Loss of heterozygosity and microsatellite alterations in p53 and RB genes in adenoid cystic carcinoma of the salivary glands

Yuzo Yamamoto, Arvind K. Virmani, Ignacio I. Wistuba, Donald McIntire, Frank Vuitch, Jorge Albores-Saavedra, Adi F. Gazdar

Research output: Contribution to journalArticle

49 Scopus citations

Abstract

Adenoid cystic carcinomas (ACC) constitute approximately 20% of malignant salivary gland tumors. Several histological types of ACC are recognized and may coexist in a single tumor. The authors divided ACC into lower grade (tubular and cribriform subtypes) and higher grade (trabecular and solid) subtypes. A preliminary analysis of 10 ACCs showed a relatively high incidence of loss of heterozygosity (LOH) at the p53 and RB genes and low or absent K-ras mutations and LOH at chromosomal loci 3p, 5q, 8p, and 9p. From 21 tumors, the authors carefully microdissected and analyzed 36 subtype foci. Three interrelated pieces of evidence indicate that the relatively poor prognosis higher grade subtype arises from one or more of the lower grade subtypes via progression events associated with mutations in the p5 or RB genes. First, the number of mutations (both LOH and microsatellite alterations) at either gene is greater in higher grade foci than in lower grade foci; second, multiple mutations (two and occasionally three) are present in only higher grade foci; and third, when lower and higher grade loci are present in the same tumors, identical mutations plus other mutations are present in the corresponding higher grade foci. These findings suggest that molecular analyses of ACCs may provide information of prognostic importance.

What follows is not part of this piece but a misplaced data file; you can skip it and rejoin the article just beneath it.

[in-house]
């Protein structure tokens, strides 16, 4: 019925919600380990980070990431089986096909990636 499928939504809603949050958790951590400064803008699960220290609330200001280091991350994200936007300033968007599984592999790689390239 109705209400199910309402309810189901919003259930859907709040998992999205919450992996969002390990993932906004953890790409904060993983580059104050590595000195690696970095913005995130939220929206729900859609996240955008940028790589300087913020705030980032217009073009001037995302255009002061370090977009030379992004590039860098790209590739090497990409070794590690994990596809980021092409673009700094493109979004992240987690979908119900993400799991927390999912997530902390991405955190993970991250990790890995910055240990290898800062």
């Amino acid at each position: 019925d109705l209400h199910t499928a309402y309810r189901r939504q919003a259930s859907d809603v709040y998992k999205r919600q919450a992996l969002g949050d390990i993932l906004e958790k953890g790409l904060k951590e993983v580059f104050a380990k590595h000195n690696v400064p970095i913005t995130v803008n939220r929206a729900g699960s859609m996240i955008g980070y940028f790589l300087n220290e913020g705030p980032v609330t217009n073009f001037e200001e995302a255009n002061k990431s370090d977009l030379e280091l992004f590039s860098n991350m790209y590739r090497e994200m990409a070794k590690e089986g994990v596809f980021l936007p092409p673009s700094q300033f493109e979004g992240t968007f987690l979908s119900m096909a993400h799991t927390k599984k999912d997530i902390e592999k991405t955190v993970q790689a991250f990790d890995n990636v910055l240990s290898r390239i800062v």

Original languageEnglish (US)
Pages (from-to)1204-1210
Number of pages7
JournalHuman Pathology
Volume27
Issue number11
DOIs
StatePublished - Jan 1 1996

Keywords

  • adenoid cystic carcinoma
  • mutations
  • p53 gene
  • retinoblastoma gene
  • salivary gland

ASJC Scopus subject areas

  • Pathology and Forensic Medicine

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